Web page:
Seems like if that went strictly to the bottom line, or was paid in dividends then taxes on corporate profits and/or taxes on capital gains (which if I remember correctly is how dividends are taxed, but I'm not sure that's why I hire a professional every year...), "should" compensate for the lost personal income tax revenue.
Of course there are those of us who would say, "If they are paid an unfair salary, they SHOULD pay an unfair tax."
With unemployment over 10% now and at least partial blame resting squarly on these asshats shoulders, it doesn't hurt my feelings any that their salaries get controlled, and that it accidentally affects various governmental agencies.
It's more or less a 'two birds, one stone' situation.
And that's a good point, it does say a lot about tax policy. NYC receives half of it's income tax from just 40K people. But while you might consider them to be overpaid, it's a market. When people are connected to perhaps creating tens of millions, or perhaps billions, employers are very eager to pay them millions. In fact, it's considered a bargain. I know people paid many millions and have watched employers effectively fight over them. But they're really talented, really smart, really good at what they do, and extremely profitable for employers. It's like people that are at the top of their game in things like sports or entertainment. It's just a different world, but it's real.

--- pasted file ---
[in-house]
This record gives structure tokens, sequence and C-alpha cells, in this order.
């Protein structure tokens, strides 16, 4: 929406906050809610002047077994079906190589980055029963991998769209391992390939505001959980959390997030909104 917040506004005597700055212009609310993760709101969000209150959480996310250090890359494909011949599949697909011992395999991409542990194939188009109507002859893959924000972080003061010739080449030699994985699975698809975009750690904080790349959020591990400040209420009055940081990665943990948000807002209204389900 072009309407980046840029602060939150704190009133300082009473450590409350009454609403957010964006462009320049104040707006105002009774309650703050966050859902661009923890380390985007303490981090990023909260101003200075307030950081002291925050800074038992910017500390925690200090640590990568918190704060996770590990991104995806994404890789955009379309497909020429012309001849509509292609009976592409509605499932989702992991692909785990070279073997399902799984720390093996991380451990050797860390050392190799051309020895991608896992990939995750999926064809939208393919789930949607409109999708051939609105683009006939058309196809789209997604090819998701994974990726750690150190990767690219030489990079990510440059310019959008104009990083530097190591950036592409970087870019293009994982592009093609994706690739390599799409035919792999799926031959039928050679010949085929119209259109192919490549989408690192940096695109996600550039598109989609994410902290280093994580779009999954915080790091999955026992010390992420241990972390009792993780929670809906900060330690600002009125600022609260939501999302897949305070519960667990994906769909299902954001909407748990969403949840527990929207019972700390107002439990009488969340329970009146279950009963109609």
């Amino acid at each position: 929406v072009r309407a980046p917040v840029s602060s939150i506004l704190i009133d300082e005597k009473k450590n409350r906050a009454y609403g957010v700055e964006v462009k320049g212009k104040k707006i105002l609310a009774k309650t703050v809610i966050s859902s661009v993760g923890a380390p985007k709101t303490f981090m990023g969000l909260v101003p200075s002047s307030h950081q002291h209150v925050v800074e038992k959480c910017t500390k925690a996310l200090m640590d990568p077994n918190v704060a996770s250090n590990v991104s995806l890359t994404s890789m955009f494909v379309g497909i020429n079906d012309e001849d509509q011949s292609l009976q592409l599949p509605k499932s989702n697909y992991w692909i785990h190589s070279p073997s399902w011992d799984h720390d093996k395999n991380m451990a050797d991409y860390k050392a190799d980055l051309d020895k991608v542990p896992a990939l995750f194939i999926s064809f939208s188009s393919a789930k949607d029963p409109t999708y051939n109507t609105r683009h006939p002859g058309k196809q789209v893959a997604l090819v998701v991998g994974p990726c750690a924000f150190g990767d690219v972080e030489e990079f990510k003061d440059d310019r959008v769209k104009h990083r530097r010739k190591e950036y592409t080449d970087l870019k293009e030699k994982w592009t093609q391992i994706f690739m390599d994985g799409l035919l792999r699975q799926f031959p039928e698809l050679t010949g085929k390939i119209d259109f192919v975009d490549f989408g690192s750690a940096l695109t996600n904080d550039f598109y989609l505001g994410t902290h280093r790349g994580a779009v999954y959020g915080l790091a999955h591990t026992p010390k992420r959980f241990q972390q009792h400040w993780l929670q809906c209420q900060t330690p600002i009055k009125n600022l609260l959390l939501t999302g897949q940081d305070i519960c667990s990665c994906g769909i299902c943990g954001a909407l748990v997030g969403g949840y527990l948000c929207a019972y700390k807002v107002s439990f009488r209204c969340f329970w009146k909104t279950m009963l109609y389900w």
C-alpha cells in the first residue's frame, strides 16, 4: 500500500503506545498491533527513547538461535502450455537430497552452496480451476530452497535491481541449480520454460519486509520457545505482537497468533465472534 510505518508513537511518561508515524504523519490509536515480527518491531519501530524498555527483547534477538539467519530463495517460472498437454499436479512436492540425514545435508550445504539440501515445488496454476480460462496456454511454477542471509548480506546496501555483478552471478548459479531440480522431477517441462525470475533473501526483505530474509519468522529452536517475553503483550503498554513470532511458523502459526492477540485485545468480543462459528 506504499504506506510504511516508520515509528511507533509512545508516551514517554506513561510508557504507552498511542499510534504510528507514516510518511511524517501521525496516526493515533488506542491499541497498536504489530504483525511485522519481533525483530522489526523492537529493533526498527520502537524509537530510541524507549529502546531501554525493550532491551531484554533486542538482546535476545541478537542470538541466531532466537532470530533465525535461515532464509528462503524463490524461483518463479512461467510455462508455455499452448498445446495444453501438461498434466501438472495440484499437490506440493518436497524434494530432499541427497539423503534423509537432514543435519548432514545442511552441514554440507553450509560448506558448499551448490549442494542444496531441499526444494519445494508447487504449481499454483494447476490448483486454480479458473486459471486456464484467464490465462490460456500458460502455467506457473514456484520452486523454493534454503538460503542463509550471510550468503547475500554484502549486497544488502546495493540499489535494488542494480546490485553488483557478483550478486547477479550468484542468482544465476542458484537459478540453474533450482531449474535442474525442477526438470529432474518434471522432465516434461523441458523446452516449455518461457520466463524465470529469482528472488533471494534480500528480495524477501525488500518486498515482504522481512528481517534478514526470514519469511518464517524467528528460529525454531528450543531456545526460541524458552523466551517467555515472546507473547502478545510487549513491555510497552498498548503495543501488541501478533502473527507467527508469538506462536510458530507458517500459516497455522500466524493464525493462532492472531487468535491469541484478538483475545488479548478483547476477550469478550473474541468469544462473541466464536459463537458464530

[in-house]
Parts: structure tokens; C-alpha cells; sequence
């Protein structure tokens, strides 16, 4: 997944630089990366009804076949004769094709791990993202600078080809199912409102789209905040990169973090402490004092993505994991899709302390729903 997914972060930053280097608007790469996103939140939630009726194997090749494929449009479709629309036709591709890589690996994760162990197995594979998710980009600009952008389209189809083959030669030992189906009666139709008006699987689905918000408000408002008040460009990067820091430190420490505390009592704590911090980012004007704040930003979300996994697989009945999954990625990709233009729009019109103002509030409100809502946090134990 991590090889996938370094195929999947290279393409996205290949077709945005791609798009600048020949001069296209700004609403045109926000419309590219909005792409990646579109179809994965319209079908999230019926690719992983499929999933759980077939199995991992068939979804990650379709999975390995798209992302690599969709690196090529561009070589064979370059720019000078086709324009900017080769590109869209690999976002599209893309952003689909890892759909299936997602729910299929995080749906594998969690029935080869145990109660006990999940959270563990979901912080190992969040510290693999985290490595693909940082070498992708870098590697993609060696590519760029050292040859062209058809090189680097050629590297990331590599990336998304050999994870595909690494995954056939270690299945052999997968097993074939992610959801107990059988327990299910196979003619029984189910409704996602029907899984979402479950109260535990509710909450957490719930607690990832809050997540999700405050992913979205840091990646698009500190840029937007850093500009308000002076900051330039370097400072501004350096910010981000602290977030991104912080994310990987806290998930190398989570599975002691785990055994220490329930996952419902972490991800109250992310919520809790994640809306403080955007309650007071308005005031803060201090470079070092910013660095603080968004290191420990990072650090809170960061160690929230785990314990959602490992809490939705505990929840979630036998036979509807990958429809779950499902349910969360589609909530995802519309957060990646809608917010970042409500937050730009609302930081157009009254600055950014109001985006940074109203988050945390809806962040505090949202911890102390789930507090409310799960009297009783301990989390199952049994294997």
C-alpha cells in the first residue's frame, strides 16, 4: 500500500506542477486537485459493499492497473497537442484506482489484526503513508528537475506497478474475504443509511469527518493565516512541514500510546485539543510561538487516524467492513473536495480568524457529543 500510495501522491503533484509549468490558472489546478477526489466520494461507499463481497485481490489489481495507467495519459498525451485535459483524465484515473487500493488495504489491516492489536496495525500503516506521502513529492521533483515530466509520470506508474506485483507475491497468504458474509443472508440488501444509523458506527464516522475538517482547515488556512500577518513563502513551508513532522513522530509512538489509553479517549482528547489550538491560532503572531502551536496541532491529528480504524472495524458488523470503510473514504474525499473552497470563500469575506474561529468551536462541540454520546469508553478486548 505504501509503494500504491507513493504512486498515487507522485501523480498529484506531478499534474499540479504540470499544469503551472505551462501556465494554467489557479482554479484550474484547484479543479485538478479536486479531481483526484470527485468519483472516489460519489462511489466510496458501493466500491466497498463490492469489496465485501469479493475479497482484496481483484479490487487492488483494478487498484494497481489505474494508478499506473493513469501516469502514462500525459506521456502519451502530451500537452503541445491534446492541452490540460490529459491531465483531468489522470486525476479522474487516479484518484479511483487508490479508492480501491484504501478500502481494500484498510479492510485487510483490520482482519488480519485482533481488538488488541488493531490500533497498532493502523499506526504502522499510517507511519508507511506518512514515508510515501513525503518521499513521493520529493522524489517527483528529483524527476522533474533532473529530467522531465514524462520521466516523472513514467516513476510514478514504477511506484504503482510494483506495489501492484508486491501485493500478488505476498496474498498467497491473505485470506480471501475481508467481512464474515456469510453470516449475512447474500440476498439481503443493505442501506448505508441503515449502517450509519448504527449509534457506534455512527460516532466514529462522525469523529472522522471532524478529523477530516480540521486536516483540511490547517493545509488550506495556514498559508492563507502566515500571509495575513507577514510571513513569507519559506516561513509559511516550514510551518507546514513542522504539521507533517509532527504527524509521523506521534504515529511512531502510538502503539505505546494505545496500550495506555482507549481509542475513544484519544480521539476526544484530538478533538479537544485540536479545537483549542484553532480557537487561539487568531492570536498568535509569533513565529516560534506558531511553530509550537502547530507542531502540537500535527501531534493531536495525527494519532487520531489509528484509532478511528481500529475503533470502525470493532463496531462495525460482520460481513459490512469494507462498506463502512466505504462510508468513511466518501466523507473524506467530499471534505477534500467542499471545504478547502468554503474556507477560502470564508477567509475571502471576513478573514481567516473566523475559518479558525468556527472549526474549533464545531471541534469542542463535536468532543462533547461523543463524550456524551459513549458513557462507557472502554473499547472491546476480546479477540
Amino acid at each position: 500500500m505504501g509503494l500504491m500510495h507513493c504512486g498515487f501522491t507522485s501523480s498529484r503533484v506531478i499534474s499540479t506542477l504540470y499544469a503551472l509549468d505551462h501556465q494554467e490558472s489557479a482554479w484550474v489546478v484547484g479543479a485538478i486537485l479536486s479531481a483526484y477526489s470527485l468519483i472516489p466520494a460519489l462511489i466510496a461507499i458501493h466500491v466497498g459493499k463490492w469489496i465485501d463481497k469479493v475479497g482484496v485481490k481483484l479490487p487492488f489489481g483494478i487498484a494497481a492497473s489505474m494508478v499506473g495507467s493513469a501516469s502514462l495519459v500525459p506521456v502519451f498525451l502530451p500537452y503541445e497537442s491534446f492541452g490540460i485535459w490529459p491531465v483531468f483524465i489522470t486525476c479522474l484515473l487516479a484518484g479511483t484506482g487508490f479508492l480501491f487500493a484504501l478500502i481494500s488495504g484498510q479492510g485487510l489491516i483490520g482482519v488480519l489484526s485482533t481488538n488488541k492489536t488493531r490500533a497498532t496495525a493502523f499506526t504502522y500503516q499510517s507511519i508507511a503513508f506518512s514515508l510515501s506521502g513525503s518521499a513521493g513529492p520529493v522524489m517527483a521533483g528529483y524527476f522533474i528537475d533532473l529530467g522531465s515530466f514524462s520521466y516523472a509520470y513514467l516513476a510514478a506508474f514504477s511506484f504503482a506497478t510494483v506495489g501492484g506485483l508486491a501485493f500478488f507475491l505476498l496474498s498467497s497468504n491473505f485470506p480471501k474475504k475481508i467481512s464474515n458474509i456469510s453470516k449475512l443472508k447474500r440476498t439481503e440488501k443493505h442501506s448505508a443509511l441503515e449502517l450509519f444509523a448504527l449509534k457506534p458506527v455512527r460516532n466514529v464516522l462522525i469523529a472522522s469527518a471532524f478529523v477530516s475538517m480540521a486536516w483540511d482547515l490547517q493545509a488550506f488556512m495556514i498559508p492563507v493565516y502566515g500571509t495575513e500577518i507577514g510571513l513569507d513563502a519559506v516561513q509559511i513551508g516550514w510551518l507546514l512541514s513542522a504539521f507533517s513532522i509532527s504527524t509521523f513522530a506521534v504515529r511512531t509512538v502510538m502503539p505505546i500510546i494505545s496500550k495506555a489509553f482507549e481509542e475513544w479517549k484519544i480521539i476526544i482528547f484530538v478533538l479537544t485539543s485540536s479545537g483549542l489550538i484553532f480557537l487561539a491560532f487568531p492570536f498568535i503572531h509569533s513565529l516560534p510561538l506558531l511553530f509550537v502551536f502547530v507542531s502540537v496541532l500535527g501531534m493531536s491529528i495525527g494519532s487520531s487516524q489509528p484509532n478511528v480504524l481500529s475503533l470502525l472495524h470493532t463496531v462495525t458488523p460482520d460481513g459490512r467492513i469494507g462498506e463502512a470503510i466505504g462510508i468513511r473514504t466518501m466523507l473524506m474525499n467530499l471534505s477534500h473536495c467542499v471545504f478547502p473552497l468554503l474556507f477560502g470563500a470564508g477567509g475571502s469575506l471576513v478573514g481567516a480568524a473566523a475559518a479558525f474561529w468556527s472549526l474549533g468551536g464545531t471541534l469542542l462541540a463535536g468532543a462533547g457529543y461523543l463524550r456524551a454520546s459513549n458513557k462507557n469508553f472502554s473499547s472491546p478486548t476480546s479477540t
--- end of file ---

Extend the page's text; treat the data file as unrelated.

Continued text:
Everyone's to blame for the recession. We all know people that went too far, just like Wall Street. Car loans, credit card loans, big mortgages compared to income, student loans, come on, the mentality was pervasive. It had been too long since a really good stinging downturn and people walked up their personal risk. Just kidding, but we should require recessions every 5 years. That way, people would keep a fresh understanding of bad times and be more cautious about debt. Our last really good whack was almost 30 years ago. That's too long for people's own good.